Although there’s no cure for CDS at the moment, several treatments available can help. Patrik Holboe, DVM, head veterinarian at Cooper Pet Care, says other cognitive or physical issues that may drive nightmares include:
When in doubt, consult your vet to determine the underlying cause behind your dog’s nightmares.
How to calm doggy nightmares
Whether you have a rescue dog or a naturally nervous dog, providing a comfortable environment can help them feel safe and secure.
Holmboe shares tips on how to reduce nighttime fear, such as:
- Establish a routine. Dogs thrive on routine, so keeping the same actions simultaneously helps them feel safe and comfortable. “Practically, this means having a similar pre-sleep routine every day and trying to keep sleep times similar every day,” he says.
- Make their sleep area as calm and comfortable as possible. “For example, don’t have the dog bed next to a loud washing machine or dishwasher,” Holmboe says. “A crate is ideal where you can cover it and keep favorite toys and chew items inside. A soft, properly sized bed is, of course, also essential.”
- Use positive reinforcement to make sleep time a happy time! Holmboe uses an example of giving your dog a chew toy filled with a small amount of peanut butter every time before bed to help your dog associate bedtime with a positive experience. This ultimately makes them look forward to it.
>When Is It OK to Wake a Dog?
Reading your dog’s body language and sounds are essential, including while they’re asleep. Nightmares can be an unpleasant experience, and it can be tricky as a pet parent deciding whether or not to wake your dog.
You should wake your dog if they’re gently whining, distressed, or suddenly biting or startled. If you decide to wake your dog, Holmboe recommends doing so as calmly as possible by softly calling their name or placing a tasty treat in front of their nose.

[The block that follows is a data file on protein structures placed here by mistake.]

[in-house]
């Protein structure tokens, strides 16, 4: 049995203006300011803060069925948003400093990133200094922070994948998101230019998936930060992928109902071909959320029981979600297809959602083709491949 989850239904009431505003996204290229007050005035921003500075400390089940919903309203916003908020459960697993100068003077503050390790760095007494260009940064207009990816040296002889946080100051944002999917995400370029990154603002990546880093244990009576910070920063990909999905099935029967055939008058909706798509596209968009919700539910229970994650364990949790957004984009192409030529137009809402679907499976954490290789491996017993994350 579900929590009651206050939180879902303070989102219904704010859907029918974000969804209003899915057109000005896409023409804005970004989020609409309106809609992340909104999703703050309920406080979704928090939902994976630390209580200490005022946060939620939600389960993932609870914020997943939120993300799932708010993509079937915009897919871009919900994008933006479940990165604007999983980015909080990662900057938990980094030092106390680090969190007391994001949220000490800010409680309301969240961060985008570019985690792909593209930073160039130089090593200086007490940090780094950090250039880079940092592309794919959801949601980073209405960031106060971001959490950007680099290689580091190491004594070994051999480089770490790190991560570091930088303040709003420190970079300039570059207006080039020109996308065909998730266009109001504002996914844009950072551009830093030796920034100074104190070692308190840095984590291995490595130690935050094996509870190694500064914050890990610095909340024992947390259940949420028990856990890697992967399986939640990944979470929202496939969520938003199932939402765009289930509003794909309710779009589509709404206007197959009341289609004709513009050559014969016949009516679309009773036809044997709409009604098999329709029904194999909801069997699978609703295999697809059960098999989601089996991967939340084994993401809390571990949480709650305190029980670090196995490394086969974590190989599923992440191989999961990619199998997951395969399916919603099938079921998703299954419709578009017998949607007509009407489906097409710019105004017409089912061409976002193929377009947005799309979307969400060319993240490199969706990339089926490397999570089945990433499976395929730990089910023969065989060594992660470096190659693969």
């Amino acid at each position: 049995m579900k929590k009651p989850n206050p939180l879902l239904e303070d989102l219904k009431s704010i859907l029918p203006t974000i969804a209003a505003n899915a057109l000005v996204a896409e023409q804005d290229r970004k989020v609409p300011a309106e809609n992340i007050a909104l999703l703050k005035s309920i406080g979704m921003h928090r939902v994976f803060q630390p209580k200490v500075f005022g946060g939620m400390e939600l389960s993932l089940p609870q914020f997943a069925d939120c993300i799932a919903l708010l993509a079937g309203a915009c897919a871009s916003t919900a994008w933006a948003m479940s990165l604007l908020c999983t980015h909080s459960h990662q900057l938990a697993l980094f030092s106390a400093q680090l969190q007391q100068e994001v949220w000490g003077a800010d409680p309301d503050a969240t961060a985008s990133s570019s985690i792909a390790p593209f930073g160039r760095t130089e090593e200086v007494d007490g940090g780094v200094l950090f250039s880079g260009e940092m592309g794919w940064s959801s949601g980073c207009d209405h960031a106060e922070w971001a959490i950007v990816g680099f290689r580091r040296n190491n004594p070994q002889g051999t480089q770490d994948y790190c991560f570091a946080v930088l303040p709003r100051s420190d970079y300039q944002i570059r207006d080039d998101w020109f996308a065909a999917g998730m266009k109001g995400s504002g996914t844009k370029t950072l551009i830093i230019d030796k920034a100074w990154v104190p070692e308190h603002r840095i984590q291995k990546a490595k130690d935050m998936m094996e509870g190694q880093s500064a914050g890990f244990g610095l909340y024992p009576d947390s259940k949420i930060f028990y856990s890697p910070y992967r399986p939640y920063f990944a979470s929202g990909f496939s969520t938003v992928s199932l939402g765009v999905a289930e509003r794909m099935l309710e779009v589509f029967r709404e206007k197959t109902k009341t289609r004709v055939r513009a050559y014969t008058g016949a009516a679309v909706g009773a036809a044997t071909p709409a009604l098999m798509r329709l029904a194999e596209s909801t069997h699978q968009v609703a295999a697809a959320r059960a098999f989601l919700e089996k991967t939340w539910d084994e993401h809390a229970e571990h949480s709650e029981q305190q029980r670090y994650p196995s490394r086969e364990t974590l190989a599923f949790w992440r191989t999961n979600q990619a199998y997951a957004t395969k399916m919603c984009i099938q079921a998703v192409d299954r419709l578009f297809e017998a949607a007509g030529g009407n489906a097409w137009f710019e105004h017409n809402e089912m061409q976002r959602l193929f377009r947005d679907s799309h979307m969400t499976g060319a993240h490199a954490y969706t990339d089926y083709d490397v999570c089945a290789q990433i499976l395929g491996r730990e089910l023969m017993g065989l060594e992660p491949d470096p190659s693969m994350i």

Leave a dog alone when…
Holmboe cautions that there are some circumstances when you should avoid waking your sleeping dog, especially when they’re having a nightmare. For example, if your dog does the following, don’t wake them up.
- Raised hackles
- Bared teeth
“If the nightmare is particularly intense, do be a bit careful about touching your dog, especially around the mouth, as they might wake in a panic and even bite,” Holmboe says. In these cases, it’s often better to let the nightmare pass and be on-hand to provide comfort when they wake up.
What Sleep Disorders Can Dogs Have?
If your dog has trouble sleeping or has nightmares more frequently, they may have a sleep disorder. Dogs may experience the following sleep disorders:
- REM sleep behavior disorder. This disorder can cause violent limb movements, howling, barking, chewing, or biting when sleeping both during the daytime and nighttime. This sleep disorder can be treated with oral potassium bromide.
- Narcolepsy. Narcolepsy in dogs happens due to a deficit in hypocretin and orexin neurotransmission and can sporadically affect up to 17 breeds of dogs, such as Dobermans, Labrador Retrievers, and Dachshunds. Symptoms of narcolepsy include shorter sleep and sudden muscle loss and control. Narcolepsy requires lifelong treatment and care and can be treated with imipramine.
- Obstructive sleep apnea. Obstructive sleep apnea (OSA) is an uncommon sleep disorder that affects dogs more prone to pharyngeal collapse (i.e., English bulldogs) and obesity. Signs of OSA may include apnea (i.e., breathing stops and restarts), snoring, and excessive sleepiness. Treatment consists of a weight loss plan and ondansetron or other serotonin antagonists.
Consult your vet if your dog shows any signs of sleep disorders; some may be life-threatening if left untreated.
How To Improve Your Dog’s Sleep
We have our unique routines to help us feel more relaxed before bed. We can do the same for our dogs. While you know what helps bring your dog the most comfort, Holmboe shares a few tips you can try to make their space extra cozy, such as:
- Keeping the bed comfortable in a safe, dark, and quiet environment
- Providing a soft, properly sized bed that your dog can ideally stretch out on
- Placing their favorite toys and chew items nearby
Holmboe says that although it’s hard to tell if a cozy environment affects a dog’s dreams and reduces the risk of nightmares, it certainly can’t hurt. However, he adds that there’s no question a dog who feels safe and comfortable at all times of the day will likely have a higher quality of life and a stronger bond with their pet parent.
Holmboe says other tips to help your dog sleep better include setting a schedule and providing plenty of opportunities to rest and sleep during the day.
“In general, dogs—and especially puppies—need more sleep than we think they do. For example, puppies should [sleep] 18-20 hours a day,” he says. Generally, Holmboe concludes that well-rested dogs are calmer, more relaxed, and more comfortable throughout the day.